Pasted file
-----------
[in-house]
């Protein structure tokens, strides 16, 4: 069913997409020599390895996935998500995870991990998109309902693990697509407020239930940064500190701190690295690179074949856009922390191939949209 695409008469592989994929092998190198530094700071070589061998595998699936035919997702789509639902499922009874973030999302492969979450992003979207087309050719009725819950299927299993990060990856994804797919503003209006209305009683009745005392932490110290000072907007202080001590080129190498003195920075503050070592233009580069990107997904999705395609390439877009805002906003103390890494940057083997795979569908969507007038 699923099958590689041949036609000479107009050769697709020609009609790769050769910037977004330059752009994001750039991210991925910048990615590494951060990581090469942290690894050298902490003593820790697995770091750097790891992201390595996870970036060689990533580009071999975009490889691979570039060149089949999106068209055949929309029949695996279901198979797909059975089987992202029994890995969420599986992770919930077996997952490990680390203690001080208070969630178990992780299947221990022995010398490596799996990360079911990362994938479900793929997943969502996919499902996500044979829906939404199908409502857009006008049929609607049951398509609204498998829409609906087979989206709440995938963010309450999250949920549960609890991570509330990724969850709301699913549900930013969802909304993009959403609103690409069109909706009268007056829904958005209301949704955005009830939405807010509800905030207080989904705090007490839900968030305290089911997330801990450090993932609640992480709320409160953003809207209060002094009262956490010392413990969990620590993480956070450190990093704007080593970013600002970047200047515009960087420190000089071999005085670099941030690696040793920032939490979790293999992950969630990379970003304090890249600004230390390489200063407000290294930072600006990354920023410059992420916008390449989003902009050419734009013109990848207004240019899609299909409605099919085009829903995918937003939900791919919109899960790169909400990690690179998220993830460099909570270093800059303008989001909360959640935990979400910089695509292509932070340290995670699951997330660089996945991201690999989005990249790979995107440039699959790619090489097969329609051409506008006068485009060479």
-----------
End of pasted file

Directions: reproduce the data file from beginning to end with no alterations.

[in-house]
């Protein structure tokens, strides 16, 4: 069913997409020599390895996935998500995870991990998109309902693990697509407020239930940064500190701190690295690179074949856009922390191939949209 695409008469592989994929092998190198530094700071070589061998595998699936035919997702789509639902499922009874973030999302492969979450992003979207087309050719009725819950299927299993990060990856994804797919503003209006209305009683009745005392932490110290000072907007202080001590080129190498003195920075503050070592233009580069990107997904999705395609390439877009805002906003103390890494940057083997795979569908969507007038 699923099958590689041949036609000479107009050769697709020609009609790769050769910037977004330059752009994001750039991210991925910048990615590494951060990581090469942290690894050298902490003593820790697995770091750097790891992201390595996870970036060689990533580009071999975009490889691979570039060149089949999106068209055949929309029949695996279901198979797909059975089987992202029994890995969420599986992770919930077996997952490990680390203690001080208070969630178990992780299947221990022995010398490596799996990360079911990362994938479900793929997943969502996919499902996500044979829906939404199908409502857009006008049929609607049951398509609204498998829409609906087979989206709440995938963010309450999250949920549960609890991570509330990724969850709301699913549900930013969802909304993009959403609103690409069109909706009268007056829904958005209301949704955005009830939405807010509800905030207080989904705090007490839900968030305290089911997330801990450090993932609640992480709320409160953003809207209060002094009262956490010392413990969990620590993480956070450190990093704007080593970013600002970047200047515009960087420190000089071999005085670099941030690696040793920032939490979790293999992950969630990379970003304090890249600004230390390489200063407000290294930072600006990354920023410059992420916008390449989003902009050419734009013109990848207004240019899609299909409605099919085009829903995918937003939900791919919109899960790169909400990690690179998220993830460099909570270093800059303008989001909360959640935990979400910089695509292509932070340290995670699951997330660089996945991201690999989005990249790979995107440039699959790619090489097969329609051409506008006068485009060479």